Earlier we had seen a number of birds with insects – seemingly a higher percentage than usual. Maybe this is related to nesting activity with adults feeding young. A favorite shot this day was of a Red Winged Blackbird with a mouthful.
Red Winged Blackbird
We went to nearby Howard Miller Steelhead State Park for a bathroom break – not to bird – but it was here that we had one of the true highlights of the trip. One of the birders, Joyce Hershberger, found a raptor nest in the park. We could hear young birds and thought they might be Cooper’s Hawks. We located the nest and through the branches could see an adult and three young birds. They were not Cooper’s Hawks nor Peregrine Falcons as I had wrongly concluded (my only mistake in at least 20 minutes). We had a family of Merlins. Finally one came into the open for a photo and then we watched what may have been the first flight – 20 feet to an adjacent tree – of one of the young. Very fun indeed. None of us had seen a nest of Merlins before.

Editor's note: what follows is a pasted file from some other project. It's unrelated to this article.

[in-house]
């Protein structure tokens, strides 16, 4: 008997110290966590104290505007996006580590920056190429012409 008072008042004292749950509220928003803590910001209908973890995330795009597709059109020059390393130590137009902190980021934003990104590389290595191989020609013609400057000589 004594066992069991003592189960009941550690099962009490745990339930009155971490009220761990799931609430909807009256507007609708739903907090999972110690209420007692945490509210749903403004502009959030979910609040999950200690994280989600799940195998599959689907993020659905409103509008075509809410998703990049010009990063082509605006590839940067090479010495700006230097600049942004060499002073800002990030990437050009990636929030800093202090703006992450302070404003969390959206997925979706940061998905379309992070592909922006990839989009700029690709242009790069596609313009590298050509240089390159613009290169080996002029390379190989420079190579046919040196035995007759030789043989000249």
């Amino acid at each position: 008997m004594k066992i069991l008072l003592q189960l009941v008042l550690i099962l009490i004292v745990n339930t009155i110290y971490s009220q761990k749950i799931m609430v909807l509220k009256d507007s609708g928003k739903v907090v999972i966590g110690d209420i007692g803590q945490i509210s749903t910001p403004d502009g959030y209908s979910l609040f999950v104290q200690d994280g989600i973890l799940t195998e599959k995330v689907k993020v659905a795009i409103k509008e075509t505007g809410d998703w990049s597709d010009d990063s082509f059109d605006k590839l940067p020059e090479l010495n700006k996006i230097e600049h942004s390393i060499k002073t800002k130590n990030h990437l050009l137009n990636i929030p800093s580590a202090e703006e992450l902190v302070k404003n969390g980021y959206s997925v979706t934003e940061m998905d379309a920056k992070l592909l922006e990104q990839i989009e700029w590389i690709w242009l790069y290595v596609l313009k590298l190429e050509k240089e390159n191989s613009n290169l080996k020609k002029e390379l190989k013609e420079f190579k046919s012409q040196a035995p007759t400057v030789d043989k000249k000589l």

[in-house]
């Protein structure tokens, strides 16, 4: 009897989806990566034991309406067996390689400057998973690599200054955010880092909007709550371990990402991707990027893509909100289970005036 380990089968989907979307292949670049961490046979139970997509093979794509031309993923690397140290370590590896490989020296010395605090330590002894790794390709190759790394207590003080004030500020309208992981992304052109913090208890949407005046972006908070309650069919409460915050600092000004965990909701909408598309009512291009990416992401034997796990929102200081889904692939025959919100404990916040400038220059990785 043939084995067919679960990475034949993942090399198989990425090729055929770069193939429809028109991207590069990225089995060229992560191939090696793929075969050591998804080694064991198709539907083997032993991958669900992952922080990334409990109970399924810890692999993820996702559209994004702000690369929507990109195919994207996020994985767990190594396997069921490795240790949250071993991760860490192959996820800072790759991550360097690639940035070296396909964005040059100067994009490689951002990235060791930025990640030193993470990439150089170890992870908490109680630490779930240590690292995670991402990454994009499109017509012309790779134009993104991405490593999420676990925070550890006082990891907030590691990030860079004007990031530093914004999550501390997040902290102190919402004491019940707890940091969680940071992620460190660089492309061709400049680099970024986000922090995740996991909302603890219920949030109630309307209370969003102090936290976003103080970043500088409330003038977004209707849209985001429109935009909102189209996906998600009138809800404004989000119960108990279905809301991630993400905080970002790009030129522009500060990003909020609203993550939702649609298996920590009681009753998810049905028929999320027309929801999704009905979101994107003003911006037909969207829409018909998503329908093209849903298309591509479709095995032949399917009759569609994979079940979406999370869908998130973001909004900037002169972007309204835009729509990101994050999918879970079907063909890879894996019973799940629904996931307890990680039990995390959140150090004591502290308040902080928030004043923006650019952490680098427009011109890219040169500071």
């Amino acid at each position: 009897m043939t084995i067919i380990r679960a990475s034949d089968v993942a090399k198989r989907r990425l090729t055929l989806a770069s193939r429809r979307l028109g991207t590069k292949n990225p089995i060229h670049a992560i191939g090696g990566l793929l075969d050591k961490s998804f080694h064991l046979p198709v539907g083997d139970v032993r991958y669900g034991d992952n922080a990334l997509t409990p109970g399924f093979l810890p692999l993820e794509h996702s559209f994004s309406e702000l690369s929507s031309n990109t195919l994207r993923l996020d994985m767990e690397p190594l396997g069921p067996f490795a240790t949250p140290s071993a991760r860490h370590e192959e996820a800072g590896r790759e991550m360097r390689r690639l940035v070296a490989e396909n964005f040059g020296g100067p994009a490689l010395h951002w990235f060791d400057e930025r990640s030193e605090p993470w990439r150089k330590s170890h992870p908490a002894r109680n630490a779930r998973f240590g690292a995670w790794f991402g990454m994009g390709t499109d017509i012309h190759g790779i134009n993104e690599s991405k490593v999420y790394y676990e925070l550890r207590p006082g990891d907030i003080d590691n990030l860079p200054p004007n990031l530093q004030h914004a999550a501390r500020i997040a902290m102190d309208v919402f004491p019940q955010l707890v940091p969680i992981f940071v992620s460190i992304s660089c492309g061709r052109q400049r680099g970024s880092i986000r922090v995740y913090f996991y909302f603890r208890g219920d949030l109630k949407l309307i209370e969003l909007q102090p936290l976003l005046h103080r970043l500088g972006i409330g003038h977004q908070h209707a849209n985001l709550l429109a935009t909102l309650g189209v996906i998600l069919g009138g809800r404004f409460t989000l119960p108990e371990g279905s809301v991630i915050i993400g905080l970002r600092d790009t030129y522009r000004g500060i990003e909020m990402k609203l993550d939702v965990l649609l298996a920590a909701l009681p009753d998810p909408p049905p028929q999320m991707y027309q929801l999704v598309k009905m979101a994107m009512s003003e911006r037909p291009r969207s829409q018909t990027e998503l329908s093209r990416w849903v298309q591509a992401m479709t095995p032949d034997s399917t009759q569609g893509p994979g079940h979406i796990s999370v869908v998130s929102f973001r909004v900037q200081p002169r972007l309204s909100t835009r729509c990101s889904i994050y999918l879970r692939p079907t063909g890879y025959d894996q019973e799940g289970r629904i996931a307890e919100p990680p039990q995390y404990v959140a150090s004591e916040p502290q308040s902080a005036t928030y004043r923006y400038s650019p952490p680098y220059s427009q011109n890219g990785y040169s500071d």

At the Marblemount boat launch we picked up a couple more species but birding was slow. We then headed to Bacon Creek Road. This had not been on the original itinerary, but an Alder Flycatcher, very rare for the state, had been seen there regularly for the past two weeks and Virginia obliged by adding the stop. Sherrill Miller and Frank Caruso had seen it at the spot a week ago and I had seen it there on June 26. It had been very cooperative both posing and singing. The location was very accessible. As soon as we arrived and parked, we saw a small gray bird flying in the area where the Flycatcher had hung out previously. We thought we had our target. But the bird was not seen again and despite thorough coverage and lots of playback, no luck. It had been so easy to find previously that we doubted it was still around. The first bird we had seen could just as easily been a Willow Flycatcher, but we did not hear that call either. This was the only downer for the trip.